correctional centers

Anne Frank could be a 87-year-old woman living in Boston today. But was denied a US visa.

“As President Trump prepares orders to wall out Mexicans and shut out refugees from America, today marks one of the most hateful days in our nation’s history… Today the Statue of Liberty weeps over President Trump’s discrimination. President Trump is beyond the wrong side of history. He is driving our nation off a moral cliff. When President Trump uses national security as a guise for racism, he doesn’t strengthen our national security. He compromises our national security by engendering disrespect for America by people around the world. Make no mistake, suspending visas for citizens of Middle Eastern and African countries is not called national security. It’s called prejudice.

President Trump is now exacerbating the largest global refugee crisis in history. His slamming America’s doors on the starving, the wounded and the abused is a grotesque blot on our nation’s history of freedom. The President’s actions are an embarrassment to the timeless vision of America as inscribed by Emma Lazarus to “give us your tired, your poor, your huddled masses yearning to breathe free.” Demonizing refugees and immigrants, and spending billions of taxpayer dollars to keep them out of our nation, will go down in American history as one of the most tragic deviations from our national conscience.”

- Statement of Steven Goldstein, Executive Director of the Anne Frank Center for Mutual Respect

Jeremy with five of the lead actresses from The Adventures of Sherlock Holmes. This photo is begging to be captioned! (X)

They are, clockwise from front left:

Gayle Hunnicutt - Irene Adler, “A Scandal in Bohemia”

Barbara Wilshire - Violet Smith, “The Solitary Cyclist”

Rosalyn Landor - Helen Stoner, “The Speckled Band”

– HELP, I think she looks like Miss Harrison from “The Naval Treaty” but it’s hard to be sure…does anyone recognize her? –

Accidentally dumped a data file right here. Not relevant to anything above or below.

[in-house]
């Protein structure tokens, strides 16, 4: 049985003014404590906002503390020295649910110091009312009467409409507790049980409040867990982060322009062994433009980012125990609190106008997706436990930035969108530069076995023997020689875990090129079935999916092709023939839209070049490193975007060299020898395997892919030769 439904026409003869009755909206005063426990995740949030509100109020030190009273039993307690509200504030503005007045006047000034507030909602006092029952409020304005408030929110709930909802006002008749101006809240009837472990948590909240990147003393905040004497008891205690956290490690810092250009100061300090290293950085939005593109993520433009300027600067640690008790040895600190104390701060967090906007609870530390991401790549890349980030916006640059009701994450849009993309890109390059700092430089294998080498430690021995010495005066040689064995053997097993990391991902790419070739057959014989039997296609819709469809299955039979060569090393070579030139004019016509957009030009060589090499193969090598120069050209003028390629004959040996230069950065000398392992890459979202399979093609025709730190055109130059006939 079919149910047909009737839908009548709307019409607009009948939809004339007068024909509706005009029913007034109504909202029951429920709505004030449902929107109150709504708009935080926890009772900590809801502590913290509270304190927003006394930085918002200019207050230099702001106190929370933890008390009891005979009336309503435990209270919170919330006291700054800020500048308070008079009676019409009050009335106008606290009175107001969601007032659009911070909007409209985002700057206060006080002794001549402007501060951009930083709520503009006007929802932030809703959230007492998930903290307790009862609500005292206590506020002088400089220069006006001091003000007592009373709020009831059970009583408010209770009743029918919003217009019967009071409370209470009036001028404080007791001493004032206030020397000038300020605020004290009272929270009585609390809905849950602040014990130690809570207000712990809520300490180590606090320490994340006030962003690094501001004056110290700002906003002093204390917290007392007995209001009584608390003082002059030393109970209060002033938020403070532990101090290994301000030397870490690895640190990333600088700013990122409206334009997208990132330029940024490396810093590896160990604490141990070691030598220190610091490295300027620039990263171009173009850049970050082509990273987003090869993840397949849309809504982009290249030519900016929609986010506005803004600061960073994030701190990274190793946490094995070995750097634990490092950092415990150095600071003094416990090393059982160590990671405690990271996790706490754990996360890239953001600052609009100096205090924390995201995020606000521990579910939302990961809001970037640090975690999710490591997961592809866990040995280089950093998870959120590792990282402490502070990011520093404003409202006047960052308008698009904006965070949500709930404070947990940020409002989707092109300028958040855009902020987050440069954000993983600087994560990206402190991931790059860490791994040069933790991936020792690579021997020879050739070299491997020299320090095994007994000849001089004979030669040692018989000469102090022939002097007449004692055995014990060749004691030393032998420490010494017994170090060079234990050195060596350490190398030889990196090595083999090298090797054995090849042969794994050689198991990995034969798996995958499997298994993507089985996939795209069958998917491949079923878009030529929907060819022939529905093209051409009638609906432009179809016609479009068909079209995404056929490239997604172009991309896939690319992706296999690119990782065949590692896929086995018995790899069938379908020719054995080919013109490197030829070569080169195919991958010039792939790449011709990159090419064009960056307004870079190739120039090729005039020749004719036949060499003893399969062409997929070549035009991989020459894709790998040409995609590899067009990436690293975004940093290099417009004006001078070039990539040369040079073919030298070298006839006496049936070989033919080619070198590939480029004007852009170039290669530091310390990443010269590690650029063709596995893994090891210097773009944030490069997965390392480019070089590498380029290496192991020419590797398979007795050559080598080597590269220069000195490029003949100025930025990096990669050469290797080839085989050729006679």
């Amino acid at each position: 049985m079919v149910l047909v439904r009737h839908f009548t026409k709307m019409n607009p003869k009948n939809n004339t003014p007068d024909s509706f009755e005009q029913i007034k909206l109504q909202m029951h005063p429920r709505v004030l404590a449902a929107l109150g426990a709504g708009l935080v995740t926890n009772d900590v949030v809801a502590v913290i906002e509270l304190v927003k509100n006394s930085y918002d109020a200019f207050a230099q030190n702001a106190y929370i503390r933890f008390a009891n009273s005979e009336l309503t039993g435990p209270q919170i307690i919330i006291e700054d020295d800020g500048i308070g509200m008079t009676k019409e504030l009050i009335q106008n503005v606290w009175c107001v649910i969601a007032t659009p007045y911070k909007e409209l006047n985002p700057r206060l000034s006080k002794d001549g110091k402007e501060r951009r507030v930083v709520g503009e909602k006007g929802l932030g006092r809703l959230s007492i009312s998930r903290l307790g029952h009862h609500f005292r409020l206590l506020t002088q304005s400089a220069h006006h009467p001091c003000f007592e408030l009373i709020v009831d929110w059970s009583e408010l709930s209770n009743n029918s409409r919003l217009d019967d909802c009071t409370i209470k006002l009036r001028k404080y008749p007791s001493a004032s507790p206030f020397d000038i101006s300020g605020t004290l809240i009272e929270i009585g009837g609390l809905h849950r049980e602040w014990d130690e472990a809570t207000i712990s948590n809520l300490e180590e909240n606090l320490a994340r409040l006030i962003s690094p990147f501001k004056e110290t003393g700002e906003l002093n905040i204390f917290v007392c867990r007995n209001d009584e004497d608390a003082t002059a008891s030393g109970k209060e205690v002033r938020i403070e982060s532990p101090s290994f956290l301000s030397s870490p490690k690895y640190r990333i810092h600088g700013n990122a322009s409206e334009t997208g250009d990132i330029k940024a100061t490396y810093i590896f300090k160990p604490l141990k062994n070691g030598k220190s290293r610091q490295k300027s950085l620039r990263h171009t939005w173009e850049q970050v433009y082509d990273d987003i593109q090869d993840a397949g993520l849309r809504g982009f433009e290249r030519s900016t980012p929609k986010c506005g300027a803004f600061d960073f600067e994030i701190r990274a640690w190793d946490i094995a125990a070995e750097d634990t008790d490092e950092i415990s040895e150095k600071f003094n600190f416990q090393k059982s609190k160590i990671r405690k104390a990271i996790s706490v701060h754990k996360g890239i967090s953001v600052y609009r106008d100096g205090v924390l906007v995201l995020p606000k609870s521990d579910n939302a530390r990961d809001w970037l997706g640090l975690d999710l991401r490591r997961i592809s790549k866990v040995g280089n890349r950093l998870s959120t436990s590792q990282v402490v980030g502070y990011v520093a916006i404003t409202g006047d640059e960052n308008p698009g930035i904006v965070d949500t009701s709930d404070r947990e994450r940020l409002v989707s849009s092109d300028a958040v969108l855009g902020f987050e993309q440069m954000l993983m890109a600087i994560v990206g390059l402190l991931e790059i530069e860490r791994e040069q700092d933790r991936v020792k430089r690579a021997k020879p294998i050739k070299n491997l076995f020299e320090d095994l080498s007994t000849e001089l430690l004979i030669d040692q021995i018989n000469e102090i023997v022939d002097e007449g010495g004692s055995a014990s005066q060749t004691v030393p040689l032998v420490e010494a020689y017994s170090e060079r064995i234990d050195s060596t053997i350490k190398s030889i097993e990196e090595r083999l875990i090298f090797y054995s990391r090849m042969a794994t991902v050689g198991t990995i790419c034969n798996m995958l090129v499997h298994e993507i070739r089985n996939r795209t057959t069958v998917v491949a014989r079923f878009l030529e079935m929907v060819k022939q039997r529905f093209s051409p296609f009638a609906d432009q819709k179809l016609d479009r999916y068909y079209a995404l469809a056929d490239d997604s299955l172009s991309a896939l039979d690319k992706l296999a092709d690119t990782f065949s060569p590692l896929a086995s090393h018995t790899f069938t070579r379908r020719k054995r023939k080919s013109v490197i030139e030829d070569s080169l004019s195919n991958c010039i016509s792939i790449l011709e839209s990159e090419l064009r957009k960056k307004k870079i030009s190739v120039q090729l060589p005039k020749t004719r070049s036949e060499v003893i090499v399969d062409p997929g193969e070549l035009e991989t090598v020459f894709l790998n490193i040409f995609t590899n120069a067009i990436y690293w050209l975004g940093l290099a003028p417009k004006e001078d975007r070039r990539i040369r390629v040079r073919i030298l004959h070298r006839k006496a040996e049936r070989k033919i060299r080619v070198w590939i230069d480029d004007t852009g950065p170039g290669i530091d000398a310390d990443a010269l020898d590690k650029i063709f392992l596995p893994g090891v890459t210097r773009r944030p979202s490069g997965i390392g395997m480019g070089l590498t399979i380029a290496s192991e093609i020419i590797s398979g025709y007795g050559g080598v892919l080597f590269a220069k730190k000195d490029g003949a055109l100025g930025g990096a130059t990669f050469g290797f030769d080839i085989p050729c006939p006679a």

Betsy Brantley - Elsie Cubitt, “The Dancing Men”


Stateville Correctional Center (SCC) is a maximum security prison for men, located in Crest Hill, Illinois, about 38 miles from Chicago.  SCC was built in 1925 with an original inmate capacity of 1,506 inmates, and expanded over time to accommodate over 4,300. SCC is notable for its “F-house” cell block, which was designed after the panopticon concept. Also referred to as a “roundhouse”, the F-house cell block features four tiers of cells in a circle, with an armed tower in the center. Since the 1990s, F-house has been the only roundhouse cell block in the United States. In December of 2016, the Illinois Department of Corrections announced that F-house would be closed permanently, as part of an effort by Gov. Bruce Rauner to repair the Illinois prison system. Prison watch dog and advocacy groups have called for F-house to be shut down for years, amidst concerns for inmate safety and the long-term effects of the “cage-like, chaotic” nature of the cell block. All sounds were amplified by the high ceilings and cement, creating a “sensory nightmare”, and inmates were not able to determine if they were being watched by the guards in the tower or by other inmates at any time, so had to live as if they were always being watched. The structure will remain standing due to its historical significance, but will never house inmates again.

Notable inmates at Stateville have included: